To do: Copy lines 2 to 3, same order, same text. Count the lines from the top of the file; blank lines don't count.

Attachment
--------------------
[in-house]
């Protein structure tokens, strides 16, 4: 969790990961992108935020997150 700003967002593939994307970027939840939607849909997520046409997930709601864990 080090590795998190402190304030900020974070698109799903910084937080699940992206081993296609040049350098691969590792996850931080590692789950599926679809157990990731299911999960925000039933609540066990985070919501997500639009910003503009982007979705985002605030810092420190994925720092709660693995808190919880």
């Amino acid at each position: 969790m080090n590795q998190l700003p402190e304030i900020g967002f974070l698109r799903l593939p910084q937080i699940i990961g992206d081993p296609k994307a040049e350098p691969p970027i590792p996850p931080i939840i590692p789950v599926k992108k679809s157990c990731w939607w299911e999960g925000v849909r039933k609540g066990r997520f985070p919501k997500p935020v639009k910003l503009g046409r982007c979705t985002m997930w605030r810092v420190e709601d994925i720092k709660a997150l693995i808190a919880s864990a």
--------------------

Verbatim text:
């Protein structure tokens, strides 16, 4: 969790990961992108935020997150 700003967002593939994307970027939840939607849909997520046409997930709601864990 080090590795998190402190304030900020974070698109799903910084937080699940992206081993296609040049350098691969590792996850931080590692789950599926679809157990990731299911999960925000039933609540066990985070919501997500639009910003503009982007979705985002605030810092420190994925720092709660693995808190919880």
């Amino acid at each position: 969790m080090n590795q998190l700003p402190e304030i900020g967002f974070l698109r799903l593939p910084q937080i699940i990961g992206d081993p296609k994307a040049e350098p691969p970027i590792p996850p931080i939840i590692p789950v599926k992108k679809s157990c990731w939607w299911e999960g925000v849909r039933k609540g066990r997520f985070p919501k997500p935020v639009k910003l503009g046409r982007c979705t985002m997930w605030r810092v420190e709601d994925i720092k709660a997150l693995i808190a919880s864990a």